Author: Viktor E. Frankl
Number of pages: 154
Publication: Beacon Press (original). The one that I read was by Rider Books published in the year 2008.
Original Release date: 1946
The grabbing point:
Usually, a book has an attractive synopsis outlining a general story on the basis of which you a make a decision of whether you would like to read it or not. However, if you are expecting something remarkable to stick out and vouch for this book, you are sorely mistaken. The only thing that you will read at the back of this book is that: “It is in honor of those who survived and those who perished in the Holocaust. It is a tribute to hope, offering us an avenue to find greater meaning and purpose in our lives.”
Viktor E. Frankl was a Professor of Neurology and Psychiatry at the University of Vienna Medical School, and was the founder of Third Viennese school of Psychotherapy – the school of logotherapy. His book reflects the evolution of this school of psychotherapy while he was struggling for survival in Auschwitz and other Nazi camps. As the first line of the book says, “this book does not claim to be an account of facts and events but of personal experiences, experiences which millions of prisoners have experienced from time and again. It is the inside story of concentration camp, told by one of its survivor” So if you are expecting the book to take you through the journey of the actual events of Holocaust and the aftermath, then you will be disappointed. The book rather paints a grim and stark picture of the life of a prisoner in a concentration camp. It is a narration of the psychological state of mind of a prisoner starting from the day he first steps into the prison until the day of liberation when he steps out of it. The author was right when he stated:
“Most of the events described here did not take place in the large and famous camps, but in the small ones where most of the real extermination took place. This story is not about the suffering and death of great heroes and martyrs, nor is it about the prominent Capos – prisoners who acted as trustees, having special privileges – or well known prisoners. Thus it is not so much concerned with the sufferings of the mighty, but with the sacrifices, the crucifixion and the deaths of the great army of unknown and unrecorded victims.”
While the first part of the book explores the identity of a man – as a prisoner, as an impartial person and as the warden and prison guards, the second part explores the concepts of Logotheraphy, which basically focuses on human existence and the search to find true meaning.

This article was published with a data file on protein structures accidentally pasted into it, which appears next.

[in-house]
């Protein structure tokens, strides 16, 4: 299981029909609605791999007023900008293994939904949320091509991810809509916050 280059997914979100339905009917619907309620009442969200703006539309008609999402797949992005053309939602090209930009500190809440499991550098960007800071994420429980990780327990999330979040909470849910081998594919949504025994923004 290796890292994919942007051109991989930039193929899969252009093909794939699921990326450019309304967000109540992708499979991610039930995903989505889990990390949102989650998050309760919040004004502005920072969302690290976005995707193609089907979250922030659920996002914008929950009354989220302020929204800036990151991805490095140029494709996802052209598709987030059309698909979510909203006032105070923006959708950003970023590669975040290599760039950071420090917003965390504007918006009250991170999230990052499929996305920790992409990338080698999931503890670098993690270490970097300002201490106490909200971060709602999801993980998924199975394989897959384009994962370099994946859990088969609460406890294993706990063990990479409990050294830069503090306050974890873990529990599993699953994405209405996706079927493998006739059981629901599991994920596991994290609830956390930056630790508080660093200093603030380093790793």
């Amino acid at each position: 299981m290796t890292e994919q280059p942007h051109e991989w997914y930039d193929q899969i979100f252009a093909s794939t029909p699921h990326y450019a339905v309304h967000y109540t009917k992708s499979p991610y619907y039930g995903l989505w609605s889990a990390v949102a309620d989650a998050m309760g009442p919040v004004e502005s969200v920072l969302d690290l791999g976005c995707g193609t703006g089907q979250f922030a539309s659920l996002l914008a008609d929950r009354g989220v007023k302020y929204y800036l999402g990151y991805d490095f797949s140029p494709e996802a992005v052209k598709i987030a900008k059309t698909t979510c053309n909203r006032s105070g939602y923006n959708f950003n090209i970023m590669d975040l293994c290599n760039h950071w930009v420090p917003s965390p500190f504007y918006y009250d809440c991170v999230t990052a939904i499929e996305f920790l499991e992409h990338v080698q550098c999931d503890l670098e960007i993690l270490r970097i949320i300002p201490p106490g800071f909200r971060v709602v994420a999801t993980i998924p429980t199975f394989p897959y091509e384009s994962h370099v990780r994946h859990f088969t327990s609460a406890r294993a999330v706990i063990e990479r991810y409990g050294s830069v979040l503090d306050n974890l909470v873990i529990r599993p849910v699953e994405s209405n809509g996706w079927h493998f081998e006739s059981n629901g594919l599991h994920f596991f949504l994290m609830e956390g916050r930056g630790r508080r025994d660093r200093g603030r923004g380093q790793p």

I experienced mixed feelings while reading this book. While on one side I could feel the hopelessness and the pain and struggle that the prisoners went through to survive under conditions that were far from humane, at the same time I felt this strange detachment that can be associated only with an outsider. The author inter spaced his autobiography with numerous disclaimers excusing the lack of involvement that a reader can feel while reading this detached and yet personal account of life in concentration camps. I like to be involved when I read a novel, and being warned to maintain a clear perspective did not sit well with me. However the fact that it is a personal autobiography, might have contributed a bit to it.
The second point that can appear a bit disconcerting to the reader can be the detailed psychoanalytic element present in the book. It can be a bit overwhelming, and provided the book with the element of detachment that the author experienced and which the reader has to go through. In the case of the author, it provided him insight in finding the true meaning of Life. But when it comes to the reader, it can be a make or break situation. While some can relate with the author’s conclusion (like I felt), others just wont get bothered by it. I found this element of personal detachment at sharp contrast to the feeling of total involvement that I went through while reading about Russian concentration camps in the book “One day in the life of Ivan Denisovich, written by Aleksandr Solzhenitsyn”
Overall rating: 3.3/ 5
Opinion: It is definitely a must read if you are into the genre of War and Human Psychology. I however can leave my curiosity of prison life at rest.
“To attempt a methodical presentation of the subject is very difficult, as psychology requires a certain scientific detachment. But does a man who make his observations while he himself is a prisoner possess the necessary detachment? Such detachment is granted to the outsider, but he is too far removed to make any statements of real value. Only the man inside knows”
“While we were waiting for the shower, our nakedness was brought home to us: we really had nothing now except our bare bodies – even minus hair; all we possessed, literally, was our naked existence.”
“If there is a meaning in life at all, then there must be meaning in suffering. Suffering is an ineradicable part of life, even as fate and death. Without suffering and death human life cannot be incomplete.”
“It did not really matter what we expect from life, but rather what life expected form us. We needed to stop asking about the meaning of life, and instead to think of ourselves as those who were being questioned by life – daily and hourly. Our answer must consist, not in talk and meditation, but in right action and in right conduct. Life ultimately means taking responsibility to find the right answer to its problems and to fulfill the tasks which it constantly sets for each individual.”